Atomic Force Microscopy (AFM) has been used to study fiber degradations, as they appear on paper surface, aiming -in the mid term- at assessment of a micro-destructive technique capable of providing qualitative and semi-quantitative information on deterioration and ageing. AFM topographies of pure cellulose paper samples artificially aged were considered as well as topographies of original paper samples naturally aged showing different kind of deterioration.
Whatman N.1 chromatography paper was used as a model system to study ageing effect on sub-micron structures on cellulose fibers. Chemical and biological deterioration processes were modeled, as well, by mean of artificial degradation treatments, following the criteria of reproducing effects frequently isolated from library materials. The effects of chemical reaction induced by accelerated ageing in climatic chamber (80°C, R.H. 65%) on paper surface, and the effects of a fungal attack reproduced <i>in vitro </i>inoculating paper samples with <i>Aspergillus terreus </i>Thom (6000spores/100μl, 27°C, R.H. 100%) were evaluated by means of Atomic Force Microscopy imaging, and spectrophotometric measurement in the UV-Vis-NIR.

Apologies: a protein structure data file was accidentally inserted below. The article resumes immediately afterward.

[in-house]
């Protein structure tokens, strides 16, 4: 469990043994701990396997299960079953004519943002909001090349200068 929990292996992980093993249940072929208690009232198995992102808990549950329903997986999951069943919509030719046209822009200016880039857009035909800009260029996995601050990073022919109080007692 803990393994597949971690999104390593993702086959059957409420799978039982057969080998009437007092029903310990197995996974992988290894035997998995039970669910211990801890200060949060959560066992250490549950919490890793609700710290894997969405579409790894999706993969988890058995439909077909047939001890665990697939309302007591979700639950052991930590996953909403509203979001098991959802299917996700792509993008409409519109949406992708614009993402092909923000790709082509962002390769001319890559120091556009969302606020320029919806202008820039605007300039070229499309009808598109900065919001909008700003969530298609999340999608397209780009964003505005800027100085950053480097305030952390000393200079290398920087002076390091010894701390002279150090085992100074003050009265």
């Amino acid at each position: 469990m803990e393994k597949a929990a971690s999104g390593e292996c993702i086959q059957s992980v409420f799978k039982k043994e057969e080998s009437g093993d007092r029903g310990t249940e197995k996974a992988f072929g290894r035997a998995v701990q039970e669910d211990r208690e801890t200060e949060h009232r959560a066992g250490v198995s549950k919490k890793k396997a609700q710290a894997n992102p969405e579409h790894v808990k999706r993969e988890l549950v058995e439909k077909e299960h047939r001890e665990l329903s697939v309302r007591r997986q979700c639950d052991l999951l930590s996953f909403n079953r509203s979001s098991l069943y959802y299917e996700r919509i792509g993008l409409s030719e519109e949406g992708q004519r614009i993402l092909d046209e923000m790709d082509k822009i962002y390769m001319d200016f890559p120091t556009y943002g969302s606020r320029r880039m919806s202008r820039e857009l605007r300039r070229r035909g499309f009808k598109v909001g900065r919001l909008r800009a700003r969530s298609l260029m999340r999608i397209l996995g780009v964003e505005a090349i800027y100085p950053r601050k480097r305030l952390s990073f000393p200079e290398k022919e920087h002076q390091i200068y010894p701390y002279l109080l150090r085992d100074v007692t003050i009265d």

In order to map structure local properties, morphological variations repeated with statistical relevance were correlated to chemical, biological and spectroscopic characterization. Information achieved from such analysis is then used for a comparison with measurements of naturally aged paper, providing insight in analysis and classification of typical phenomena, like yellowing and foxing stains, usually affecting valuables in libraries.